BEAUTIFUL BOXER takes us through the life of Nong Toom, his childhood in a family of loving accepting parents who respect his love of beauty and things feminine, his brief period of being a monk who must leave the monastery because of his inclinations, through his introduction to makeup and play-acting women's roles in the Thai theaters, his ridicule as being more girl than boy (a fact that results in his parents' incarceration!), and his devoted friendship with a girl who supports his desire for femininity and a young man who stands up for him in the boys' camp for learning sports. Gradually Nong Toom realizes that the only way he can make enough money to achieve a sex change operation is to become a successful kick boxer and he aligns himself with a trainer Pi Chart (Sorapong Chatree) and with much commitment and practice becomes Thailand's most famous Muay Thai. His self-respect is further established when he openly wears makeup in the boxing ring, causing many to believe his act is a gimmick and not the manifestation of his true transsexualism. He fights the toughest opponents and wins consistently until he at last arrives in Toyko for the 'big purse' of fighting female wrestler Kyoko Inoue (who plays herself). With the money from the fight he is able to have his surgery and becomes the famous actress and model now living in Bangkok.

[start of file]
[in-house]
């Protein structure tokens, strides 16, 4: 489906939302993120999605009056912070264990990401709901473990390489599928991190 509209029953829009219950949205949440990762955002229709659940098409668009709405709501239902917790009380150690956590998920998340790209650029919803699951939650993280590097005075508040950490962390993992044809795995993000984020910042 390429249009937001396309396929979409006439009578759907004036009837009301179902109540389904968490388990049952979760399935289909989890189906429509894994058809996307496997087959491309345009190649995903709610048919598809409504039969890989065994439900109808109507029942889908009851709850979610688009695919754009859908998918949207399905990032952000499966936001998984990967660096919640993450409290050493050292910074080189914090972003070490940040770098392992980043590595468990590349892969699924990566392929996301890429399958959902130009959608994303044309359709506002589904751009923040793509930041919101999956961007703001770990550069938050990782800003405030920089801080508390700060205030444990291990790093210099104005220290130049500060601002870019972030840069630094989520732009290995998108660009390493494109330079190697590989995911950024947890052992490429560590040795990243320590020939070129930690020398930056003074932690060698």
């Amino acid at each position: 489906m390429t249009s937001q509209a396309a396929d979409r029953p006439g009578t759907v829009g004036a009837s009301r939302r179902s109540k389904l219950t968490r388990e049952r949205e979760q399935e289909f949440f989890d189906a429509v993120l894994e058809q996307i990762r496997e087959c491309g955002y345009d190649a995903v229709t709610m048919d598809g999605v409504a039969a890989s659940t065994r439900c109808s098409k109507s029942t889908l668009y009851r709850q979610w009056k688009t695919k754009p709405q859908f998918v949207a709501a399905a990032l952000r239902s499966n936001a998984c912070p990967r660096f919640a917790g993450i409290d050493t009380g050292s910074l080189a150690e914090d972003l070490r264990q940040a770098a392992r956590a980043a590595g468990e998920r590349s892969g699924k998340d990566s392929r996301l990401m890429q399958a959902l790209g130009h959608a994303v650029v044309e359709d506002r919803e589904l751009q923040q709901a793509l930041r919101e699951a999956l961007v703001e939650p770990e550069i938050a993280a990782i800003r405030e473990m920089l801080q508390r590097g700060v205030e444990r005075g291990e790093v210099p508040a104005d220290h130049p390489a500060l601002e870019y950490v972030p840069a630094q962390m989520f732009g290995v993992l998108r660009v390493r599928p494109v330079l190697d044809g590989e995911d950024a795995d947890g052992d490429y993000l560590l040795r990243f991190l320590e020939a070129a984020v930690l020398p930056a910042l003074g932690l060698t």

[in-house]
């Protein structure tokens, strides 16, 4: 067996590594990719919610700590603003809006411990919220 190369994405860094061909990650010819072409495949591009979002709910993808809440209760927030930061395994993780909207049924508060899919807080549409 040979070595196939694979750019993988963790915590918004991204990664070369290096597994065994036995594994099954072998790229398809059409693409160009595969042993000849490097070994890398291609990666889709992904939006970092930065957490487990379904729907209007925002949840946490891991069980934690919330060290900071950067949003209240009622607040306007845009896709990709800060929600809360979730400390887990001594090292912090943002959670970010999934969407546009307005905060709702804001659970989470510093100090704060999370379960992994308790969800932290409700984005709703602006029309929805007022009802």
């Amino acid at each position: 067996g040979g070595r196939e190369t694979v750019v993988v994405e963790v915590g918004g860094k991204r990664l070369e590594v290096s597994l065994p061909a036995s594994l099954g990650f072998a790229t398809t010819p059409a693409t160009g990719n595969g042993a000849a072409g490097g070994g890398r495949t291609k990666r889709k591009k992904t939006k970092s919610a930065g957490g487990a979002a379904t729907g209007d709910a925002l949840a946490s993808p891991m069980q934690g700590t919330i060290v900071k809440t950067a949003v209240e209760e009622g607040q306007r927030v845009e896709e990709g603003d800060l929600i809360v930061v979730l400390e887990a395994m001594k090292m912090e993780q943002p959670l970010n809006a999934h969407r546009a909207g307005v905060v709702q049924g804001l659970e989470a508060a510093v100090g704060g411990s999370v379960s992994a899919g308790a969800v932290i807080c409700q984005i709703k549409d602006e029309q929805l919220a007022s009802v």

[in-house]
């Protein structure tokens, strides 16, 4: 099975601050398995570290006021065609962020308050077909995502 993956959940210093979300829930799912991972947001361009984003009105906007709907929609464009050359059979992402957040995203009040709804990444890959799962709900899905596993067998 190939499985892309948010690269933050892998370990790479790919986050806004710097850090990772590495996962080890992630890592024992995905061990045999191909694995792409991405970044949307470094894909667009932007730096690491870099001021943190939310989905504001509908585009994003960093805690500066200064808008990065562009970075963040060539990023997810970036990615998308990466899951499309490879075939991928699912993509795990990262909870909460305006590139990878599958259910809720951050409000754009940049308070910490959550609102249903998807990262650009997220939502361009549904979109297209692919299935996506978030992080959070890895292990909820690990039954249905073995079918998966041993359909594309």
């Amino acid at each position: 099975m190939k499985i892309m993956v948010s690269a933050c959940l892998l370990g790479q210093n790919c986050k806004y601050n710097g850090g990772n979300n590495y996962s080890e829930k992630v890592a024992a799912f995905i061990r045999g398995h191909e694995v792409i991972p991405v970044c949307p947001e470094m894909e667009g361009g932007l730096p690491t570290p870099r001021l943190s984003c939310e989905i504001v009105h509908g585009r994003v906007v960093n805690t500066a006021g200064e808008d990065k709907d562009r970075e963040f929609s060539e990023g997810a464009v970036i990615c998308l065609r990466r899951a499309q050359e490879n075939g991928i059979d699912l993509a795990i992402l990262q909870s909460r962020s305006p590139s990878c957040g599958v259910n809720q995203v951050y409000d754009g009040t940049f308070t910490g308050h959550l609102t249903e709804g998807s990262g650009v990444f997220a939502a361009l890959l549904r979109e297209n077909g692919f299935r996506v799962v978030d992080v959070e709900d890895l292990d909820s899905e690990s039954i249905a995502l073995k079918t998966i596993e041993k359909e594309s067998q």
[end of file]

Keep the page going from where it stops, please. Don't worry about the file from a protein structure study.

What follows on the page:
Under less sensitive eyes and minds this story could have become audacious, but instead the film elects to be sensitive to the transsexual conviction that Nong Toom is a woman trapped in a man's body, and it is the journey of self acceptance and personal victory that makes the story so deeply touching. Asanee Suwan, as a fine athlete, does all of his own fighting in the film and it is more choreography than brutality. He is amazing to watch and coupled with the fact that he is so wholly convincing in his fine acting that he makes this young transsexual utterly credible in movement, emotional density, and purity of vision is an extraordinary achievement.

Yes, the film has a few flaws of editing and other minor aspects, but the overwhelming power of the story more than compensates for those 'first film' learning curves. Highly recommended for ALL audiences, especially for those who fear there will be gratuitous physical scenes that might offend. There are none! Grady Harp


15 of 18 people found this review helpful.  Was this review helpful to you? | Report this
Review this title | See all 41 user reviews »

Frequently Asked Questions

This FAQ is empty. Add the first question.
Edit

Details

Country:

Thailand

Language:

Thai | English | Japanese

Release Date:

29 April 2004 (Singapore) See more »

Also Known As:

Beautiful Boxer See more »

Filming Locations:

Bangkok, Thailand See more »

Edit

Box Office

Opening Weekend USA:

$8,713, 23 January 2005

Gross USA:

$133,920

Cumulative Worldwide Gross:

$638,317
See more on IMDbPro »

Company Credits

Production Co:

GMM Pictures Co. See more »
Show more on IMDbPro »

Technical Specs

Sound Mix:

Dolby Digital

Color:

Color

Aspect Ratio:

1.85 : 1
See full technical specs »

Contribute to This Page



Recently Viewed